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    @BSMP it's entirely possible that the guy is just a controlling power hungry jerk. By assuming that right out of the gate the only outcome that can be achieved will be a negative one. I personally prefer to apply Hanlon's razor. Commented Nov 30, 2021 at 14:15
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    While I'm all for talking with someone first, this seems a bit of a naive answer. Micromanagers tend to be micromanagers specifically because they do not trust their underlings. OP has given several cases where this spills into not just checking up, but actively criticizing the most mundane of tasks or user settings (IDE font size!?). That's not the mark of someone who is open for others' ideas. I'm not saying OP shouldn't talk to him, but the posted question very much warrants an answer that already contains the next step when talking is almost guaranteed to fail.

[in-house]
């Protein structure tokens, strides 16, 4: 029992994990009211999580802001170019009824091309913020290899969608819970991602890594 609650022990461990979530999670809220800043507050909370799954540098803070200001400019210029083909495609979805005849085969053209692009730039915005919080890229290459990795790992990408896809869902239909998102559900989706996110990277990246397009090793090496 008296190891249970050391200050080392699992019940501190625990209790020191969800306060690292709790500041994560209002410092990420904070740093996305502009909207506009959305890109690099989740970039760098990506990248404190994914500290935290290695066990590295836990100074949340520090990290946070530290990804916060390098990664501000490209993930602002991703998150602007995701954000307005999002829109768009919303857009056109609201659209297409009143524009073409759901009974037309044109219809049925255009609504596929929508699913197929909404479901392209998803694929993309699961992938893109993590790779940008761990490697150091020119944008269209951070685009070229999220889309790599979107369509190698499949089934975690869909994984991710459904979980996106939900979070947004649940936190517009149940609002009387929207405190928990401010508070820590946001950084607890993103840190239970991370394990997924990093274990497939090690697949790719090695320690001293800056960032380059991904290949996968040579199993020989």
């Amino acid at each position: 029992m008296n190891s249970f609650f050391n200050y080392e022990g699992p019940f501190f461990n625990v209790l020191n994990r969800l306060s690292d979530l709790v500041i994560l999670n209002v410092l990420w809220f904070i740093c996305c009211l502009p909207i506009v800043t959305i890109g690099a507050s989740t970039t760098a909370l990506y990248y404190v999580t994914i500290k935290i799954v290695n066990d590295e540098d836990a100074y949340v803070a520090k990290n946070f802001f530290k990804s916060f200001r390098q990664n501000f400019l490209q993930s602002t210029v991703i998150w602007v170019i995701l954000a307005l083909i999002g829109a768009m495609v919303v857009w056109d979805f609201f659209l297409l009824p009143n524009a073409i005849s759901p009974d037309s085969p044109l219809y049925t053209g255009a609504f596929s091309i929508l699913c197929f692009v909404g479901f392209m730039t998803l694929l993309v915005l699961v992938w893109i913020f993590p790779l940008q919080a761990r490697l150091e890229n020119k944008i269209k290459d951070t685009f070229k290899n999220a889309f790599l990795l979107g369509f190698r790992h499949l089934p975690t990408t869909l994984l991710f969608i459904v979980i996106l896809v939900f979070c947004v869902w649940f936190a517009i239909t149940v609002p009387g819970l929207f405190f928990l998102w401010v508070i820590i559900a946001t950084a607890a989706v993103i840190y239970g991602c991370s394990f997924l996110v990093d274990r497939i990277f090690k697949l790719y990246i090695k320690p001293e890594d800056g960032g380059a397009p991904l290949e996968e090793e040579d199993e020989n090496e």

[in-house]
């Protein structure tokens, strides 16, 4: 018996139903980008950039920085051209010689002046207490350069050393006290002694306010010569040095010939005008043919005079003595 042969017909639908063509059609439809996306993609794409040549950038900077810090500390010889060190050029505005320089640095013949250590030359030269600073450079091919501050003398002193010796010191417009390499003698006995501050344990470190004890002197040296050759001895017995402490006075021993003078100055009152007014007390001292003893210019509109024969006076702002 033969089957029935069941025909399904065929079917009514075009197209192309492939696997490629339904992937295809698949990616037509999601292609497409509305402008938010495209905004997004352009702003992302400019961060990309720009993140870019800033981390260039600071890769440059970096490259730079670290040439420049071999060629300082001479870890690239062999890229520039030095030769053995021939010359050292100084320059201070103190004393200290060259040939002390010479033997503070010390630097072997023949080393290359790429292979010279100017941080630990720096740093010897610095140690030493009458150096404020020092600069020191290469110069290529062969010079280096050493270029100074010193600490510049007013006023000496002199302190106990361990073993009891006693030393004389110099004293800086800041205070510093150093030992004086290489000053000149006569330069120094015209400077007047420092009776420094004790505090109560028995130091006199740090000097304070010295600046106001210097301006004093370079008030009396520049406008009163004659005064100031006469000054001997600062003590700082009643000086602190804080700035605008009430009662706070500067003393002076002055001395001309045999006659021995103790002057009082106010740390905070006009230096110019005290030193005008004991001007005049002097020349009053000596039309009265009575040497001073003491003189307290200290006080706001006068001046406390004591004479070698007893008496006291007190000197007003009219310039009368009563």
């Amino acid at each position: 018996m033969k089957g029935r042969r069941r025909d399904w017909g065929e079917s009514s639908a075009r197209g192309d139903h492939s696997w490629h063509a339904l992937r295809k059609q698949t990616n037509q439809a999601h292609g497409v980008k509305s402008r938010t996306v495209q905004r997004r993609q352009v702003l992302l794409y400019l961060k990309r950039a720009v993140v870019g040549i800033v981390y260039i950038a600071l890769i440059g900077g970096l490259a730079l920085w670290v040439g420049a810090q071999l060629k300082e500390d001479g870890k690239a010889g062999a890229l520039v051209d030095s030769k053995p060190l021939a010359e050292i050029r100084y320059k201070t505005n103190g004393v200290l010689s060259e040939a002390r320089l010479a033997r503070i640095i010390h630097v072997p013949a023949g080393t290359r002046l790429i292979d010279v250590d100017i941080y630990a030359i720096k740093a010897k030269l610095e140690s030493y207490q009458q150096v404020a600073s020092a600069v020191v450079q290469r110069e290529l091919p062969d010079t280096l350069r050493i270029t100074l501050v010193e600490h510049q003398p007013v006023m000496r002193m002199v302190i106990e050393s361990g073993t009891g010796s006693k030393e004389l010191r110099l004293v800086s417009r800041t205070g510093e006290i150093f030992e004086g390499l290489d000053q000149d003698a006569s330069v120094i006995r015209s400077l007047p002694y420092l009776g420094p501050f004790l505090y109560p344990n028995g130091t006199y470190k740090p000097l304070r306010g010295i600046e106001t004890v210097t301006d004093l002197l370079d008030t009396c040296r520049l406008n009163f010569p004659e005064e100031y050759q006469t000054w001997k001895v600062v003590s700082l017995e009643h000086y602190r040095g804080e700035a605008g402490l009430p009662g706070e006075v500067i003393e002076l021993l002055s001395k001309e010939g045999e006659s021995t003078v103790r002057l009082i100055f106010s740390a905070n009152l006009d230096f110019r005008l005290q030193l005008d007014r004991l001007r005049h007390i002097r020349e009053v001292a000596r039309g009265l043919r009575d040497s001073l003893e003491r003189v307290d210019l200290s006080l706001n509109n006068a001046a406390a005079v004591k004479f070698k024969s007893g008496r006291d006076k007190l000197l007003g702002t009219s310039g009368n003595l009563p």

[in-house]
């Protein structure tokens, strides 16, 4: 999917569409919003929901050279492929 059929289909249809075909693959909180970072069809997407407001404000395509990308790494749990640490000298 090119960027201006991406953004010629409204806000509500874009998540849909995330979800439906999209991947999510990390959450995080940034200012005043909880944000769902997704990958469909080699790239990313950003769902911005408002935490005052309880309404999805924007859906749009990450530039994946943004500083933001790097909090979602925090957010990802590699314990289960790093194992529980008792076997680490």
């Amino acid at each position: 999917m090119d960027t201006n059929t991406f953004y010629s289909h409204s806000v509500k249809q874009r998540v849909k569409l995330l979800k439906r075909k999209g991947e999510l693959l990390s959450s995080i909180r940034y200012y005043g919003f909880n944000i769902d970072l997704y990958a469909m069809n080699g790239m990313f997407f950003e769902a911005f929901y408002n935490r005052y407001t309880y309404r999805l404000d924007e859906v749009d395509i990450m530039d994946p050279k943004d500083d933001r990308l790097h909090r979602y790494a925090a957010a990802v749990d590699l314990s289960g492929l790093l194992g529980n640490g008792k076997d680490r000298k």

– Flater
    Commented Dec 1, 2021 at 13:28
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    @Flater: how do you build trust? You talk to people openly and honestly. This answer has the next step, seek one if this person's peers and solicit aid. If neither of these works, then one if the other answers might at least be more fun to try. I've dealt with my fair share of micro managers and this has worked every time for me. Commented Dec 1, 2021 at 13:37

I bet twenty years ago I'd have had some of the same issues. But since then I've had managers who taught me how to manage effectively, and not micromanage.

So my approach here would be simple: talk to your manager's manager, assuming you have at least some relationship with them. Give them specific details, and make it clear you're trying to be constructive here and want to help your manager get to where they can do the most good for the team. Don't be negative: be specific and detailed and constructive.